Chris Leadbeater: Tragic Lebanon – and why one day I'd love to go back

Something to Declare

A little more than two years ago, on a warm October morning, I sat down for a coffee in a city on the edge of the Mediterranean. The café was distinctly modern, all arty decor, flatscreen TVs, Wi-Fi and – Ink Café Resto – clipped 21st-century name. But there was plenty about the scene outside – the horn-honking of cars in traffic; the lyrical rumble of voices talking in Arabic; the name of the street, Rue Cairo – to denote a place of real heritage and depth.

So, I stayed for half an hour, stirred my latte, watched Rihanna flit through another video and pondered that here was a metropolis with a future where once it barely had a present.

There will be few, if any, tourists thinking along the same lines anywhere in Beirut at the moment. The bomb blasts that struck the city's Iranian Embassy last month, killing 23 and injuring more than 160, has seen to that – a worrying throwback to the 1980s, when explosions were regular events in the Lebanese capital as the country was eviscerated by civil war.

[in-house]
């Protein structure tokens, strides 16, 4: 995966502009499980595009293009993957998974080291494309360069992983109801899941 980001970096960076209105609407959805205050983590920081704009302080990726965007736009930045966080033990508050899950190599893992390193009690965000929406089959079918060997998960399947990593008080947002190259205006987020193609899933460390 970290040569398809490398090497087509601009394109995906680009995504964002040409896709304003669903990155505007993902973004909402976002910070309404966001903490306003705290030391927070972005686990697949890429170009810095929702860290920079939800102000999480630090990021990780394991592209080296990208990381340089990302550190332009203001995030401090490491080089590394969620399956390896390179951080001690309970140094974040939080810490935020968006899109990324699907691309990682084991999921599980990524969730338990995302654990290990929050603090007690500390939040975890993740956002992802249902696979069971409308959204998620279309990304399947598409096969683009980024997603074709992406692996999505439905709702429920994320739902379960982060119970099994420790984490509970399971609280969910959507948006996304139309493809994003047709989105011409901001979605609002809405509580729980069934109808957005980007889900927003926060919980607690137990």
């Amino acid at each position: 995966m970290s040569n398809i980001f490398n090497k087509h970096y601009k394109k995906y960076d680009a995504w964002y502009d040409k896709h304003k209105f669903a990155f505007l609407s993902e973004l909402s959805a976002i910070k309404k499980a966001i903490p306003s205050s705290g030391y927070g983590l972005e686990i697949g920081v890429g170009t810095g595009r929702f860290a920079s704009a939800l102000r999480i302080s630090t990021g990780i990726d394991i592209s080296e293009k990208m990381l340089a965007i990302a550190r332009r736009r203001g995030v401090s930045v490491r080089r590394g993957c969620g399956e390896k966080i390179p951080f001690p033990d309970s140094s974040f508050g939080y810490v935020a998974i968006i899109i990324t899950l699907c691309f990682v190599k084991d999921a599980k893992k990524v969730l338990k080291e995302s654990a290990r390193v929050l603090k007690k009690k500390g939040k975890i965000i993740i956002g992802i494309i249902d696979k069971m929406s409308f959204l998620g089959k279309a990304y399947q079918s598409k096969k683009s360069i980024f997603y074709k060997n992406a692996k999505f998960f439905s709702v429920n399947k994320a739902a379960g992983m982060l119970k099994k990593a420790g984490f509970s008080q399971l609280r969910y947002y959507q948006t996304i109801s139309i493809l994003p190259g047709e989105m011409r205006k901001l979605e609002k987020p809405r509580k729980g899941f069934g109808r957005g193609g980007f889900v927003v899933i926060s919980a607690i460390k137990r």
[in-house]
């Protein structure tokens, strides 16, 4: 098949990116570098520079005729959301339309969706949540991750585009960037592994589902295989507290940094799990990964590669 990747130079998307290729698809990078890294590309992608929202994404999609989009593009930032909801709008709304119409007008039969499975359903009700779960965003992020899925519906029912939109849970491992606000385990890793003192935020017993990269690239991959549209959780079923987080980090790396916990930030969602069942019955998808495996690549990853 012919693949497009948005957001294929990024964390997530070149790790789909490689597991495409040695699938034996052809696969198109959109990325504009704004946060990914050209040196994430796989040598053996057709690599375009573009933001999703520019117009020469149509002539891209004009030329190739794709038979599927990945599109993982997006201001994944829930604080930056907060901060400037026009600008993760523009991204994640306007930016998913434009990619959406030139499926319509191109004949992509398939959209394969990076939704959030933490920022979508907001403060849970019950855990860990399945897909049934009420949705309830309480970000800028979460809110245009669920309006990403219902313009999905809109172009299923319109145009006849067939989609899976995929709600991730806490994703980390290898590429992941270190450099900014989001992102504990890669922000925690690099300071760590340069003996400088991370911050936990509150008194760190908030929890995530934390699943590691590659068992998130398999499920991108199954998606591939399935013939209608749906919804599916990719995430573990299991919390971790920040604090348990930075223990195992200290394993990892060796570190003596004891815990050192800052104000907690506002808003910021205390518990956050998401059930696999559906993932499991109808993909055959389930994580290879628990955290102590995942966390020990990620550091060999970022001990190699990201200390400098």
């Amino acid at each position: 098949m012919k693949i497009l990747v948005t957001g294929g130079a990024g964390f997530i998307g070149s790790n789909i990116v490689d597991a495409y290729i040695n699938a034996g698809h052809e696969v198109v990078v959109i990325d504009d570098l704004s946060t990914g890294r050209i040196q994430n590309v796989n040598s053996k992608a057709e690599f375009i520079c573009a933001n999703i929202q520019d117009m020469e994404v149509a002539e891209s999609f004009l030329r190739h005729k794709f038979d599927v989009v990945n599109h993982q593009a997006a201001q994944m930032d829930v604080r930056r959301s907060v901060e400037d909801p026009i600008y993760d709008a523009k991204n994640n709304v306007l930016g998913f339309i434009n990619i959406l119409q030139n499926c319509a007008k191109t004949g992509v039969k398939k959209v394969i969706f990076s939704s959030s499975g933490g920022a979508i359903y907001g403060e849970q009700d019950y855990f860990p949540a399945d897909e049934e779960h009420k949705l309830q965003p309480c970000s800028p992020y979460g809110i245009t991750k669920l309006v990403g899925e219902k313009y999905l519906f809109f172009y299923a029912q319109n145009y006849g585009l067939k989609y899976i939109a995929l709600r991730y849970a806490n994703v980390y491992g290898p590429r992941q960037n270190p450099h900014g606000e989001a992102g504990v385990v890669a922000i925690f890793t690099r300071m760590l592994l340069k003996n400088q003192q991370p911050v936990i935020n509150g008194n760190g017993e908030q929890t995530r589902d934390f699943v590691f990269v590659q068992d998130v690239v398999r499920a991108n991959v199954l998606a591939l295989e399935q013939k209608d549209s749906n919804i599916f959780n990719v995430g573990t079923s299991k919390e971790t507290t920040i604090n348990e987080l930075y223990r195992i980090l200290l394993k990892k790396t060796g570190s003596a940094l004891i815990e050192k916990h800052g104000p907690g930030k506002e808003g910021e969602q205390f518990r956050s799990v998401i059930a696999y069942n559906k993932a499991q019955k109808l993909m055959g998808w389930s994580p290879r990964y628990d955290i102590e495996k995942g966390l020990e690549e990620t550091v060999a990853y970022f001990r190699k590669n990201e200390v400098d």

The grim truth about this new bloodshed is that it was not unexpected. Lebanon's fortunes have long been linked to those of its neighbour Syria, and this overspill from the increasingly bitter internecine conflict there, along the Sunni-Shia faultline, was always probable.

But there is an extra sorrow in that, after its terrible 20th century, Lebanon was starting to look forward. For all its troubles, Beirut is a city of burgeoning style. In Gemmayzeh, chic bars cater to a young crowd, while Hamra dispenses that splendid cacophony and clutter – pungent aromas drifting from hookah pipes – that characterises the urban Middle East.

Nor is the capital alone as an alluring corner of the country. History and culture abound throughout Lebanon. In the south, a 13th-century Crusader castle adorns the harbour in Sidon (Saida) and Tyre sings of the past at the Al-Mina acropolis, a pocket of tumbled Roman glories. In the north, Byblos still has archaeological shards of its days as the Phoenician capital. And when I headed east, to Baalbek, I encountered a Roman citadel as majestic as any in Italy.

Many of these sites are now vanishing behind an acrid pall of smoke. Since my visit, the Foreign Office has ruled against "all travel" to the eastern half of the Bekaa Valley, which includes Baalbek, and "all but essential travel" to the western half. Sidon witnessed running gun battles last June and has also been placed on the latter list.

Of course, tourism matters not a jot when the death toll in Syria has leapt beyond 120,000 and Beirut is living in fear of regression. But when I drink the last bottle of excellent red wine I bought amid the vineyards of the Bekaa Valley, I will do so rather sadly. It will surely be as near as I come to this delightful, damaged country for a considerable time.

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